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The Boston Globe

Business

Chain confirms it was source of breach affecting conventions

Boston Convention & Exhibition Center in South Boston.

Globe File

Boston Convention & Exhibition Center in South Boston.

A local restaurant chain confirmed Friday that its computer systems were breached, putting the credit-card information of thousands of customers at risk, including visitors who attended two major conventions in Boston.

The Briar Group, which owns 10 restaurants and bars in Boston, including two at the Westin hotel connected to the Boston Convention & Exhibition Center, said its computer systems were infiltrated sometime between October and early November. It said customer names, credit-card numbers, expiration dates, and security information were captured from the cards’ magnetic strips.

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The company isn’t sure how many customers were affected, but every month thousands visit Briar’s locations, said Diana C. Pisciotta, a spokeswoman for the chain.

The American Public Health Association hosted 13,000 conventioneers in Boston in early November, and the American Society of Human Genetics brought 8,000 attendees to a conference in October. Both reported that hundreds of people reported unauthorized charges on their accounts after visiting Boston.

Seventeen employees of the Massachusetts Convention Center Authority also reported having their data stolen. As recently as Dec. 18, one worker had his card fraudulently used to make a purchase of more than $200 at a Toys ‘R’ Us in California, said James E. Rooney, the authority’s executive director.

The Briar’s properties located in Westin Boston Waterfront Hotel are M.J. O’Connor’s Restaurant and City Bar. The hotel provides accommodations to many convention attendees.

Other restaurants in the chain include Ned Devine’s, City Table, Anthem Kitchen Bar, Green Briar, Solas, Harp, Gather Food and Drink, and Brew Cafe. Both Solas and City Table are located in the Back Bay’s Lenox Hotel.

Briar’s has installed additional security to its systems since late November, after it first discovered that it may have been the source of the data theft, Pisciotta said. Company officials believe they have closed the entry point that thieves used to access the data.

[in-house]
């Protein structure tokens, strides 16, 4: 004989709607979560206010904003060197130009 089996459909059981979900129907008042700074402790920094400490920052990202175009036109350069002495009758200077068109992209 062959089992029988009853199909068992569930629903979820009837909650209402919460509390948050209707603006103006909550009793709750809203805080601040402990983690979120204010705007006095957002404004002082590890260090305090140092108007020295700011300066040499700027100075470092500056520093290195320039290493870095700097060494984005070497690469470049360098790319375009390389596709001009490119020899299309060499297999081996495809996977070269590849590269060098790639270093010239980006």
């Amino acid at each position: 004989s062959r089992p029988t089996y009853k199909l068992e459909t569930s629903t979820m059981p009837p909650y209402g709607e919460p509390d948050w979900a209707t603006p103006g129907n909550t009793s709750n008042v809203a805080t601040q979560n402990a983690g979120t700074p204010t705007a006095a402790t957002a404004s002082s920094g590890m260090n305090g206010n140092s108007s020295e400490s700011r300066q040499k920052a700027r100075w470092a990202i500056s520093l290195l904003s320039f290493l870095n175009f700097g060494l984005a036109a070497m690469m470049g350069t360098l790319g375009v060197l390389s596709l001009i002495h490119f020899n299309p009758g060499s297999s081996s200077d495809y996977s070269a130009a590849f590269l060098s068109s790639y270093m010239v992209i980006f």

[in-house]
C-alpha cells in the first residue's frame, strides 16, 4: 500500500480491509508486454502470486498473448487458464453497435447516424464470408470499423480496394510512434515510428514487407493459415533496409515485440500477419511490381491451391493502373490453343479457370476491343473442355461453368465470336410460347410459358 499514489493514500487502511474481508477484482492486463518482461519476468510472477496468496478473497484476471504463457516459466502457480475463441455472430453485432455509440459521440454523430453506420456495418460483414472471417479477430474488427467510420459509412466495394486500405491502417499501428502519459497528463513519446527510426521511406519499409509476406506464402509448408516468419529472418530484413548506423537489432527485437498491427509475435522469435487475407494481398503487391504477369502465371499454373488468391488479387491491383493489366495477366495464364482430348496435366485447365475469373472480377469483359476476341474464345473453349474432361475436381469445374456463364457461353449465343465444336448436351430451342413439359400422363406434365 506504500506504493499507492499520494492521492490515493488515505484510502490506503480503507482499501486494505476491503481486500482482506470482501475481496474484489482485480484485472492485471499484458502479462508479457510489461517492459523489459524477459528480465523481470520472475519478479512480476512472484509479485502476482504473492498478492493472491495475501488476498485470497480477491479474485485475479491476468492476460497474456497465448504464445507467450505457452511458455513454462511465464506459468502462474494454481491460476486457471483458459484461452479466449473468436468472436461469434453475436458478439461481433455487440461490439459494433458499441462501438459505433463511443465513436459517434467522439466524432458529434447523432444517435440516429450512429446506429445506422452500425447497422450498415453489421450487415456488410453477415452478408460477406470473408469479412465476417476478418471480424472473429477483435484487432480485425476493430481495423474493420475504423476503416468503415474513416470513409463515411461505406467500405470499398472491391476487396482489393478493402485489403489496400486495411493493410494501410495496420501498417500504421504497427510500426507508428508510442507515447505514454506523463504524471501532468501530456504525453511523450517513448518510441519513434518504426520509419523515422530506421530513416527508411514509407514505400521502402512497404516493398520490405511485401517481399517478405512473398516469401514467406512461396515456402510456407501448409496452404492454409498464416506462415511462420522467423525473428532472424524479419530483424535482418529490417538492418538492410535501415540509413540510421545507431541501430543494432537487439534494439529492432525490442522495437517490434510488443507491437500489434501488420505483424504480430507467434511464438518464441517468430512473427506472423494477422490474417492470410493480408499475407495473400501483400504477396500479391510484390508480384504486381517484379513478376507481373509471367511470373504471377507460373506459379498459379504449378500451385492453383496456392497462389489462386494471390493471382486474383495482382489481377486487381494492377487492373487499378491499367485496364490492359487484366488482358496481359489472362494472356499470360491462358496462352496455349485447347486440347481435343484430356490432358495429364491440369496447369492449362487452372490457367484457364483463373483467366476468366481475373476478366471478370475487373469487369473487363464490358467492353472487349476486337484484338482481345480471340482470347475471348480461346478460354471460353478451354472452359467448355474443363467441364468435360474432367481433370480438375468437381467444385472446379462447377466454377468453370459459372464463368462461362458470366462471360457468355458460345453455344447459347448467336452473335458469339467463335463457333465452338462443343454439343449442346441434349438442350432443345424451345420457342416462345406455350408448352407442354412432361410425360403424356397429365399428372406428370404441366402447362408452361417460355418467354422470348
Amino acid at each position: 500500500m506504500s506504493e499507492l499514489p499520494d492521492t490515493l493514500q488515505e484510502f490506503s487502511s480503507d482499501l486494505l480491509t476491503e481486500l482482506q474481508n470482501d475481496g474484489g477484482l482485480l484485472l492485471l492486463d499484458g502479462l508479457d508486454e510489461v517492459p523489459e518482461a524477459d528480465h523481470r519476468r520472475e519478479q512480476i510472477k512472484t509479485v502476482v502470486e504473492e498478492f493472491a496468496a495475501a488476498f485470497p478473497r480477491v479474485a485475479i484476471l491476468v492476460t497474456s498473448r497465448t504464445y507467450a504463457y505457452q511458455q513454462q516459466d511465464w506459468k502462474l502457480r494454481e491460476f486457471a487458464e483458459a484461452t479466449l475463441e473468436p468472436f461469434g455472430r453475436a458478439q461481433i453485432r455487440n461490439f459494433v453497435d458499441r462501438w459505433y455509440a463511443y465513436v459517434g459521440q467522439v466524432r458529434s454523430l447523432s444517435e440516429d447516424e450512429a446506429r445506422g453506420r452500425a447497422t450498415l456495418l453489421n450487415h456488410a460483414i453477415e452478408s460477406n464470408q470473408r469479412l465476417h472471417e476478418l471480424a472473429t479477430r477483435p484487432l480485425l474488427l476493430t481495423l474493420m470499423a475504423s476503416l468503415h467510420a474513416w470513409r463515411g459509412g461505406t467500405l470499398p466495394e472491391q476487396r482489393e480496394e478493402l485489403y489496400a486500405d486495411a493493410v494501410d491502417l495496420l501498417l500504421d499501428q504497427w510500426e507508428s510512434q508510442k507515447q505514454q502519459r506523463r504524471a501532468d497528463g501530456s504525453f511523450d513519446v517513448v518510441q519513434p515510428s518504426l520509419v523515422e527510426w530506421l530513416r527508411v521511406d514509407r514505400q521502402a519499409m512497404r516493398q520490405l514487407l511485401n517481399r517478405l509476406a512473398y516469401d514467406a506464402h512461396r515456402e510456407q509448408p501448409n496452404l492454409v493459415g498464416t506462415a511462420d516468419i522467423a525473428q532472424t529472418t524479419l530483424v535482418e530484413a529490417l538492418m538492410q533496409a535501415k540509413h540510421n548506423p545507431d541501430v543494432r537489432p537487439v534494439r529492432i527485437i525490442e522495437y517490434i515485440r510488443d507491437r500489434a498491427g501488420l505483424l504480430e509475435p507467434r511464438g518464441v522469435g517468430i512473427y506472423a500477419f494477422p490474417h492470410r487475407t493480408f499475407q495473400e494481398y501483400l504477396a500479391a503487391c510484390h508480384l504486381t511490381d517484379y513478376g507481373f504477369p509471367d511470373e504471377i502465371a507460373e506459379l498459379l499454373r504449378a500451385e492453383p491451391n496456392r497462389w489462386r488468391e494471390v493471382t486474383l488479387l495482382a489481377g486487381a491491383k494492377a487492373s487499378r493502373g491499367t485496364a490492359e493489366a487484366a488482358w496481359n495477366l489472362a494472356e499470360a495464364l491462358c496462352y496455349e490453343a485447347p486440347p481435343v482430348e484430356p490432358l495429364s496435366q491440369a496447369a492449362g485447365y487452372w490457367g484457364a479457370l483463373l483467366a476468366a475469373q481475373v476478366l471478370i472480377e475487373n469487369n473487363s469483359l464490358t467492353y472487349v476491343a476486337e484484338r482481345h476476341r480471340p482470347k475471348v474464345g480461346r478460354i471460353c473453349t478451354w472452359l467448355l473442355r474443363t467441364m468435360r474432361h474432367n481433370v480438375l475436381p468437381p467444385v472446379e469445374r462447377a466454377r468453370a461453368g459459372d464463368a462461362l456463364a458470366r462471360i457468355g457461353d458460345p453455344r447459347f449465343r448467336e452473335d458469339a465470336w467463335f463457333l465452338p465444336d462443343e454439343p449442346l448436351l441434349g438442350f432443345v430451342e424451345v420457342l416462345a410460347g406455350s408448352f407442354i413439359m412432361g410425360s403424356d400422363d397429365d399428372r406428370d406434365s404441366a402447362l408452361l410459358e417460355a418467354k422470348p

“We are with 99 percent certainty that those worked,” Pisciotta said.

Boston is scheduled to host the annual meeting of convention planners -- the professionals who advise associations and large groups where to hold their events -- in less that two weeks.

Identifying where the theft occurred should go a long way in assuring them and other visitors to Boston that the city is addressing the problem, Rooney said

“Closure is a necessary step in the process here, in terms of knowing where this happened,” Rooney said.

But it remains unclear who engineered the theft. The Briar Group believes that it was a sophisticated, outside attack, Pisciotta said. Boston Police and the US Secret Service are investigating.

The US Attorney’s Office, which is overseeing the case, declined to comment.

This is the second major breach of the Briar Group’s payment systems. In 2009, malware, or malicious software, was apparently installed on Briar’s computers, allowing thieves to access credit and debit card information. The chain paid a $110,000 to the state to settle allegations that it failed to protect diners’ personal information after that security breach.

Data breaches are becoming increasingly common and complex. Earlier this month, Target, the giant retailer, acknowledged that 40 million credit and debit card accounts were stolen from its customers who shopped at its stores between Thanksgiving weekend and Dec. 15. Nearly one million of those accounts belonged to customers who made purchases at Target’s three dozen Massachusetts stores.

The theft compromised the financial data of customers who made purchases by swiping cards at terminals in Target’s US stores, exposing similar information as the Briar Group’s breach. In addition, Target on Friday acknowledged that the thieves also captured encrypted personal identification numbers, or PINs, that can be used for debit cards.

Briar’s restaurants do not accept PINs, so debit card information and accounts are not at risk, Pisciotta said.

The company posted an apology to customers on its website with information on how to contact credit reporting agencies. Briar has not offered affected customers free credit monitoring services, as other companies frequently do after data breaches.

Rooney, the convention authority executive director, said this data theft has heightened awareness about the risks to customer information. The convention center will hire a contractor to review its security systems, since it accepts credit cards at its food court and parking facilities.

The authority doesn’t believe its systems have been compromised, Rooney said.

The authority will host a data security conference this spring for local businesses, particularly those around Boston’s two convention halls, to make them aware of potential vulnerabilities and measures to protect customer information, Rooney said.

“There’s a lot of innocent ignorance about this subject,” he said.

Deirdre Fernandes can be reached at deirdre.fernandes@globe.com. Follow her on Twitter @fernandesglobe.
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